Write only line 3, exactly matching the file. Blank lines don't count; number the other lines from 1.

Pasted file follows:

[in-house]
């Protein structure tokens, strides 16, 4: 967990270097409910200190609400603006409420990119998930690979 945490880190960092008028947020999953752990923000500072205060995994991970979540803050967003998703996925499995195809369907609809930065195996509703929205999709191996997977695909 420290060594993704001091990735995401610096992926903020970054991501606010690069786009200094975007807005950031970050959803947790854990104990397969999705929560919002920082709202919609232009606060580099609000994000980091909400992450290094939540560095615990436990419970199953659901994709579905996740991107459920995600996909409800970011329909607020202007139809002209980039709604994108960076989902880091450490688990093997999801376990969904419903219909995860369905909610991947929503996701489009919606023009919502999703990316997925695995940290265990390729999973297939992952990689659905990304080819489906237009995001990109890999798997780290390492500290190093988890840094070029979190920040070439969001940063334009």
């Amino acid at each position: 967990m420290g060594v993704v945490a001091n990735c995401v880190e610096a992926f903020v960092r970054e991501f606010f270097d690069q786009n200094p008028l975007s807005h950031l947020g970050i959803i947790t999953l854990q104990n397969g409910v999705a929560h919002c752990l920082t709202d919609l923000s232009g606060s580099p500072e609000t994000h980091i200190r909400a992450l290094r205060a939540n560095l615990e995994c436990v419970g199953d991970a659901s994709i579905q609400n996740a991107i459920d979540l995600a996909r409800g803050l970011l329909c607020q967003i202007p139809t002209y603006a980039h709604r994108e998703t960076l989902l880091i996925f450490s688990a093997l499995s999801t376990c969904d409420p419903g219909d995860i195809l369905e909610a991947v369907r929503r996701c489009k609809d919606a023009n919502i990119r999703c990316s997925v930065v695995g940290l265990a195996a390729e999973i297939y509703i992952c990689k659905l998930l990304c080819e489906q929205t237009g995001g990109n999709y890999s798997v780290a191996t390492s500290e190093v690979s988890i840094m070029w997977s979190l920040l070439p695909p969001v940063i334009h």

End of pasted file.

């Amino acid at each position: 967990m420290g060594v993704v945490a001091n990735c995401v880190e610096a992926f903020v960092r970054e991501f606010f270097d690069q786009n200094p008028l975007s807005h950031l947020g970050i959803i947790t999953l854990q104990n397969g409910v999705a929560h919002c752990l920082t709202d919609l923000s232009g606060s580099p500072e609000t994000h980091i200190r909400a992450l290094r205060a939540n560095l615990e995994c436990v419970g199953d991970a659901s994709i579905q609400n996740a991107i459920d979540l995600a996909r409800g803050l970011l329909c607020q967003i202007p139809t002209y603006a980039h709604r994108e998703t960076l989902l880091i996925f450490s688990a093997l499995s999801t376990c969904d409420p419903g219909d995860i195809l369905e909610a991947v369907r929503r996701c489009k609809d919606a023009n919502i990119r999703c990316s997925v930065v695995g940290l265990a195996a390729e999973i297939y509703i992952c990689k659905l998930l990304c080819e489906q929205t237009g995001g990109n999709y890999s798997v780290a191996t390492s500290e190093v690979s988890i840094m070029w997977s979190l920040l070439p695909p969001v940063i334009h």